RISMEDIA, December 31, 2009—Data through October 2009, recently released by Standard & Poor’s for its S&P/Case-Shiller Home Price Indices, one of the leading measures of U.S. home prices, show that the annual rate of decline of the 10-City and 20-City Composites improved compared to last month’s reading. This marks approximately nine months of improved readings in these statistics, beginning in early 2009.
The annual returns of the 10-City and 20-City Composite Home Price Indices, declining 6.4% and 7.3%, respectively, in October 2009 compared to the same month last year. All 20 metro areas and both Composites showed an improvement in the annual rates of decline with October’s readings compared to September.
“The turnaround in home prices seen in the spring and summer has faded with only seven of the 20 cities seeing month-to-month gains, although all 20 continue to show improvements on a year-over-year basis. All in all, this report should be described as flat,” says David M. Blitzer, chairman of the Index Committee at Standard & Poor’s. “Coming after a series of solid gains, these data are likely to spark worries that home prices are about to take a second dip. Before jumping to conclusions, recognize that the one time that happened at the beginning of the 1980s, Fed policy saw dramatic reversals, which is very different from the stable and consistent Fed policy we have today. Further, sales of existing homes-those included in the S&P/Case-Shiller Home Price Indices-have been very strong in recent months, working off the inventories of houses for sale. At the same time, housing starts remain weak, fears that the market will be swamped by a wave of foreclosures are heard and government programs aimed at the housing market will expire in the first half of 2010.”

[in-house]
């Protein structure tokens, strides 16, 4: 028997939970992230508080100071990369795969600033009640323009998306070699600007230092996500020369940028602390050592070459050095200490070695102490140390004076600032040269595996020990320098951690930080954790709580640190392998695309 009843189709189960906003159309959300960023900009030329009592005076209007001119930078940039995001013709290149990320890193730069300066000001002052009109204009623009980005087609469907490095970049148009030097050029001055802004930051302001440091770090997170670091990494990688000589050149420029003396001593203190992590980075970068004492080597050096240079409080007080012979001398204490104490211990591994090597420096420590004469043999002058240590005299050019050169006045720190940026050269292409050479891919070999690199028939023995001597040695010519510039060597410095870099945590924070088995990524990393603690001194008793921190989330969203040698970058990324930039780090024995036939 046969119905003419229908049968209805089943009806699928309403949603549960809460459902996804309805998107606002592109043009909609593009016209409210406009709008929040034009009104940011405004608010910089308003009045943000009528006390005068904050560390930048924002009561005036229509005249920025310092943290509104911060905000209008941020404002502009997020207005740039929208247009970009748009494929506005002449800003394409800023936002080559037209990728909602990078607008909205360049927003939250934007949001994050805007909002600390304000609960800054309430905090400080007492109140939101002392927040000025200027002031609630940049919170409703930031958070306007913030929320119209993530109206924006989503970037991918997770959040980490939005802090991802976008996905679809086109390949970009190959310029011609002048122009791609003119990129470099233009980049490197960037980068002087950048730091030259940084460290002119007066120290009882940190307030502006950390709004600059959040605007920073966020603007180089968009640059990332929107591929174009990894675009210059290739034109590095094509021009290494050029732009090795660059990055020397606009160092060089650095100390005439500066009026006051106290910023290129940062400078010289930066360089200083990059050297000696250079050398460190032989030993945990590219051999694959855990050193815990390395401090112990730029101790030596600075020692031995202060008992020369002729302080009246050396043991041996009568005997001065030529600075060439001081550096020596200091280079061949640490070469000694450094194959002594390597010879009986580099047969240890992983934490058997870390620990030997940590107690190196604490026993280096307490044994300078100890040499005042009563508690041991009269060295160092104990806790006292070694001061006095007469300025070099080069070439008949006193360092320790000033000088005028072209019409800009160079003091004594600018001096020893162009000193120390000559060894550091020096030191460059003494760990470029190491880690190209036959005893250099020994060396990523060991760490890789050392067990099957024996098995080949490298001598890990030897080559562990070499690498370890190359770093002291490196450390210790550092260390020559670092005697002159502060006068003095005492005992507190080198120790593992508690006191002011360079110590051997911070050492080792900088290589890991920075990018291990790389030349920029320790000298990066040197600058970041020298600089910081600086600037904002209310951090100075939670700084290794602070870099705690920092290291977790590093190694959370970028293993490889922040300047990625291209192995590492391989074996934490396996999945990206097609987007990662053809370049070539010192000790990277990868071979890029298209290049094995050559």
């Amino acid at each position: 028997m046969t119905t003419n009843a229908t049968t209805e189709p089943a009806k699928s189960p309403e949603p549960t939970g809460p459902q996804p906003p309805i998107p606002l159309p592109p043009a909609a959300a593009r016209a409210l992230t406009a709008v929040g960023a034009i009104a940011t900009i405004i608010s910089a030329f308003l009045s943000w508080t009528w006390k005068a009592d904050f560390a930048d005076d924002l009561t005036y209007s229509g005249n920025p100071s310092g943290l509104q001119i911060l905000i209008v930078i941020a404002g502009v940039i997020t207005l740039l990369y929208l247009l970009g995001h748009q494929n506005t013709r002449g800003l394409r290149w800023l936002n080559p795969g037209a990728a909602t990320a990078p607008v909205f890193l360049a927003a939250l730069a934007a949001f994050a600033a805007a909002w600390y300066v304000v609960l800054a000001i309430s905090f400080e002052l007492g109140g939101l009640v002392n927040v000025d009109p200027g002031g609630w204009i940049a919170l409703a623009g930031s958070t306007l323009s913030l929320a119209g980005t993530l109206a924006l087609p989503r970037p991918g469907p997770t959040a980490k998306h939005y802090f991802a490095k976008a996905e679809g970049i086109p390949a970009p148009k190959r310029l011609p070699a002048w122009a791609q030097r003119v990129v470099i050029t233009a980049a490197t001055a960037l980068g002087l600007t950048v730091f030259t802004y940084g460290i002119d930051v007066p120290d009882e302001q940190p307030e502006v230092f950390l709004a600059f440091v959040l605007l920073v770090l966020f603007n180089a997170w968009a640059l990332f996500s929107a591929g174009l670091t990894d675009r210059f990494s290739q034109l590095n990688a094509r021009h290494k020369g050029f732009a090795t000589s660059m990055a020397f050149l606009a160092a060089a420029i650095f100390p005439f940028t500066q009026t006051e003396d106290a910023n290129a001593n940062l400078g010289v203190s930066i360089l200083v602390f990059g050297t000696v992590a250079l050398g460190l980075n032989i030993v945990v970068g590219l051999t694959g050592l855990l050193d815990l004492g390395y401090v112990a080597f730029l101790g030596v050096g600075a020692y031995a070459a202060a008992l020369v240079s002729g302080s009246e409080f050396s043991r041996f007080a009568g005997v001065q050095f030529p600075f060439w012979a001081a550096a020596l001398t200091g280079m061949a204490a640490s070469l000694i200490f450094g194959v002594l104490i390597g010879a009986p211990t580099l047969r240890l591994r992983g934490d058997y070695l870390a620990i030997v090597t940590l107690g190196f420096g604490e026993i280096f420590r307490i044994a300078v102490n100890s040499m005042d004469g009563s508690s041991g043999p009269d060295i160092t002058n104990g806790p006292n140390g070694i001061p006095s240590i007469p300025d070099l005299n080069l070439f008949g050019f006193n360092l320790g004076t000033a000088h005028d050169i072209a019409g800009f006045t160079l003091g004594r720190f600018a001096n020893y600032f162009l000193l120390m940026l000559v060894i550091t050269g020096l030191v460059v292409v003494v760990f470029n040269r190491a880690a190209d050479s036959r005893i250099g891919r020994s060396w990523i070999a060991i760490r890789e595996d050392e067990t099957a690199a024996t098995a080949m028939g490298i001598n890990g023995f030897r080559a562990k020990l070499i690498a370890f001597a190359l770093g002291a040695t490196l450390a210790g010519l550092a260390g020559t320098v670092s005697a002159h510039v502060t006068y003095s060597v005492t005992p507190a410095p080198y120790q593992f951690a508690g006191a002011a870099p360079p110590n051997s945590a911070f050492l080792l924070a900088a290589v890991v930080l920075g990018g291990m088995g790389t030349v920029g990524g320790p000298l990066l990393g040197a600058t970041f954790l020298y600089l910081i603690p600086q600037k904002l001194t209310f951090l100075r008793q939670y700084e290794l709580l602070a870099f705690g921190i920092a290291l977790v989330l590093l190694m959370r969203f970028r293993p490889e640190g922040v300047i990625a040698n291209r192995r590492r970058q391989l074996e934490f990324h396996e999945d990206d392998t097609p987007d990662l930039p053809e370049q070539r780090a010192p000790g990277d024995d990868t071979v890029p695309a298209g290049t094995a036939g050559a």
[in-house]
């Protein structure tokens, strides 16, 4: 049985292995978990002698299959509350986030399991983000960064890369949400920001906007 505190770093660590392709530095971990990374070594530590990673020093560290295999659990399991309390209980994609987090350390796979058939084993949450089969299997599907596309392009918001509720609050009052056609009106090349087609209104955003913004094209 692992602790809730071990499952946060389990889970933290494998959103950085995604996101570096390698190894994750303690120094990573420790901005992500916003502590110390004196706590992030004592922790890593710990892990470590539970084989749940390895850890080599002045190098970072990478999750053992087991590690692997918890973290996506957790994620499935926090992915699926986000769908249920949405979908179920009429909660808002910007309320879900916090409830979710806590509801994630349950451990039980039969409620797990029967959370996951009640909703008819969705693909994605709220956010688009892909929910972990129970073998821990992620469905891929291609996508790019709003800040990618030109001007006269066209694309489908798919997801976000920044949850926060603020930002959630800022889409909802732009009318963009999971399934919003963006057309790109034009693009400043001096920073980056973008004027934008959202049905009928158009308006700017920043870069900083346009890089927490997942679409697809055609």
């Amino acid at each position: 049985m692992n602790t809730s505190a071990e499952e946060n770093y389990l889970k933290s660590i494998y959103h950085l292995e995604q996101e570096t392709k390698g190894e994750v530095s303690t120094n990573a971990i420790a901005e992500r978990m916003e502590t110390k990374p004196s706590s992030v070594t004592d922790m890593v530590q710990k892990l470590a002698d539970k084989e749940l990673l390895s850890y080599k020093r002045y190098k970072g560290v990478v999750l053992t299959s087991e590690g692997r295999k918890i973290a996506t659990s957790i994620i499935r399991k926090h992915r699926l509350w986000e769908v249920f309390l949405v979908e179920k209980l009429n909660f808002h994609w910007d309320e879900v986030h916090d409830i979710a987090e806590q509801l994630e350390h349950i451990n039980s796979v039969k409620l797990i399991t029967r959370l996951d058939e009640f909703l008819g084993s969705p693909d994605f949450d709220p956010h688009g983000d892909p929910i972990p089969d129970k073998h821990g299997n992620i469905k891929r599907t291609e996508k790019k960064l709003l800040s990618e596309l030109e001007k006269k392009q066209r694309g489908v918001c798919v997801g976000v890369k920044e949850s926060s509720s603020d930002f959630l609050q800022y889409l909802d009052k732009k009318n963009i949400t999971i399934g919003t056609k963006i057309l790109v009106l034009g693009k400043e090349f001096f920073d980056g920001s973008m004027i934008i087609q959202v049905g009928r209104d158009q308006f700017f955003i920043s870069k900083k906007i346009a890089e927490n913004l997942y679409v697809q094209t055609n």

As of October 2009, average home prices across the United States are at similar levels to where they were in the autumn of 2003. From the peak in the second quarter of 2006 through the trough in April 2009, the 10-City Composite is down 33.5% and the 20-City Composite is down 32.6%. With the relative improvement of the past few months, the peak-to-date figures through October 2009 are -29.8% and -29.0%, respectively.
San Francisco has reported seven consecutive months of positive returns, San Diego has reported six and Los Angeles and Phoenix are close behind with five. While the two Composites were flat, seven of the MSAs reported positive monthly returns for October and two of those- Phoenix and San Francisco- were greater than +1.0%. Looking at the annual statistics, both Minneapolis and Portland are no longer reporting double-digit declines. Denver and Dallas are nearing positive territory with their annual figures at -0.1% and -0.6%, respectively.
Las Vegas remains the one market that has not seen a glimmer of hope so far this year. Prices have declined for 38 consecutive months, with a peak-to-trough reading of -55.4%. It is now barely 5% above its January 2000 level. This compares to its peak in August 2006, when the average home price was 135% above that same level.
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